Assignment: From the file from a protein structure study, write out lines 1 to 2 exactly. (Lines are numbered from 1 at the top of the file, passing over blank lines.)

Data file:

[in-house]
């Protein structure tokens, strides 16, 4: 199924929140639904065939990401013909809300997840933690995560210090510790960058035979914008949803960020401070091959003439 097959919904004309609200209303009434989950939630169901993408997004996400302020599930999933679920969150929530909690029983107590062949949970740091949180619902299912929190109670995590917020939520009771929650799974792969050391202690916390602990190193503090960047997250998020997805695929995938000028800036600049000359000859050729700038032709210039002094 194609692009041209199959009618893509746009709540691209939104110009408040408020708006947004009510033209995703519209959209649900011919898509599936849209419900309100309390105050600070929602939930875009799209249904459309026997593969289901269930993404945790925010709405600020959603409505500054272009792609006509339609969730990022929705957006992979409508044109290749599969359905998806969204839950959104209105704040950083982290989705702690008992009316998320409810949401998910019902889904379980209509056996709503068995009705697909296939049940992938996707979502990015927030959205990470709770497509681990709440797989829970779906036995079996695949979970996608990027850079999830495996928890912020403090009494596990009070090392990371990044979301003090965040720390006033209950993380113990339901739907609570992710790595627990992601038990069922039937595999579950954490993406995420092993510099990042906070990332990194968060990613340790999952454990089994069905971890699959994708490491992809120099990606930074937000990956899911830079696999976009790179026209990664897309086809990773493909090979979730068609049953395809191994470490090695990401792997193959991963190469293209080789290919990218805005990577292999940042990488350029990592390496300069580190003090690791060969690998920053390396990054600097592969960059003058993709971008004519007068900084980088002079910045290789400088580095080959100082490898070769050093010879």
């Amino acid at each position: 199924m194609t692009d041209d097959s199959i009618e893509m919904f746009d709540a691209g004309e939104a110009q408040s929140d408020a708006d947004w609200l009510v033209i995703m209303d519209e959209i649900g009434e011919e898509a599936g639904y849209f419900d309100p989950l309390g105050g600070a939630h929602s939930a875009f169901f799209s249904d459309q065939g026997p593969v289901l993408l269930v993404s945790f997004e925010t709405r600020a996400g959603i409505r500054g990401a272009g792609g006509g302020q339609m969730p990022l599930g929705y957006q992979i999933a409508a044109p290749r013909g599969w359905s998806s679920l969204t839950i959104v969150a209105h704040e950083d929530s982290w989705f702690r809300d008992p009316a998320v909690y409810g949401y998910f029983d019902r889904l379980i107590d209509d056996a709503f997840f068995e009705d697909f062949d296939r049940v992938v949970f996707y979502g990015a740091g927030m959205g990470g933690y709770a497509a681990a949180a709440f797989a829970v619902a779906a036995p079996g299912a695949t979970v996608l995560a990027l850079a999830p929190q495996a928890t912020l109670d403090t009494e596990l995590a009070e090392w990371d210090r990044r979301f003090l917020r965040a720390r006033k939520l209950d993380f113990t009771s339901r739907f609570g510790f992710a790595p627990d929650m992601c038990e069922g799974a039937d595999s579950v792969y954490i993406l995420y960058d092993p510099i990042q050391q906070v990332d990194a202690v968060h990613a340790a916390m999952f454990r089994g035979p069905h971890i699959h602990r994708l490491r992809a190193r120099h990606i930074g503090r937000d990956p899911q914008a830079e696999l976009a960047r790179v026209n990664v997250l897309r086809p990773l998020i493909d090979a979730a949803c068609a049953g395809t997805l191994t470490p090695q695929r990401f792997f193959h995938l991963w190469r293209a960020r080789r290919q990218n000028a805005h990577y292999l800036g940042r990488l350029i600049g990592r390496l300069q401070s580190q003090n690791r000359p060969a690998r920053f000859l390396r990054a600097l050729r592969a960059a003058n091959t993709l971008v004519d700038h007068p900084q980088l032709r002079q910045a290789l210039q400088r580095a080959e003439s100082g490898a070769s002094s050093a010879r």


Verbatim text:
[in-house]
């Protein structure tokens, strides 16, 4: 199924929140639904065939990401013909809300997840933690995560210090510790960058035979914008949803960020401070091959003439 097959919904004309609200209303009434989950939630169901993408997004996400302020599930999933679920969150929530909690029983107590062949949970740091949180619902299912929190109670995590917020939520009771929650799974792969050391202690916390602990190193503090960047997250998020997805695929995938000028800036600049000359000859050729700038032709210039002094 194609692009041209199959009618893509746009709540691209939104110009408040408020708006947004009510033209995703519209959209649900011919898509599936849209419900309100309390105050600070929602939930875009799209249904459309026997593969289901269930993404945790925010709405600020959603409505500054272009792609006509339609969730990022929705957006992979409508044109290749599969359905998806969204839950959104209105704040950083982290989705702690008992009316998320409810949401998910019902889904379980209509056996709503068995009705697909296939049940992938996707979502990015927030959205990470709770497509681990709440797989829970779906036995079996695949979970996608990027850079999830495996928890912020403090009494596990009070090392990371990044979301003090965040720390006033209950993380113990339901739907609570992710790595627990992601038990069922039937595999579950954490993406995420092993510099990042906070990332990194968060990613340790999952454990089994069905971890699959994708490491992809120099990606930074937000990956899911830079696999976009790179026209990664897309086809990773493909090979979730068609049953395809191994470490090695990401792997193959991963190469293209080789290919990218805005990577292999940042990488350029990592390496300069580190003090690791060969690998920053390396990054600097592969960059003058993709971008004519007068900084980088002079910045290789400088580095080959100082490898070769050093010879």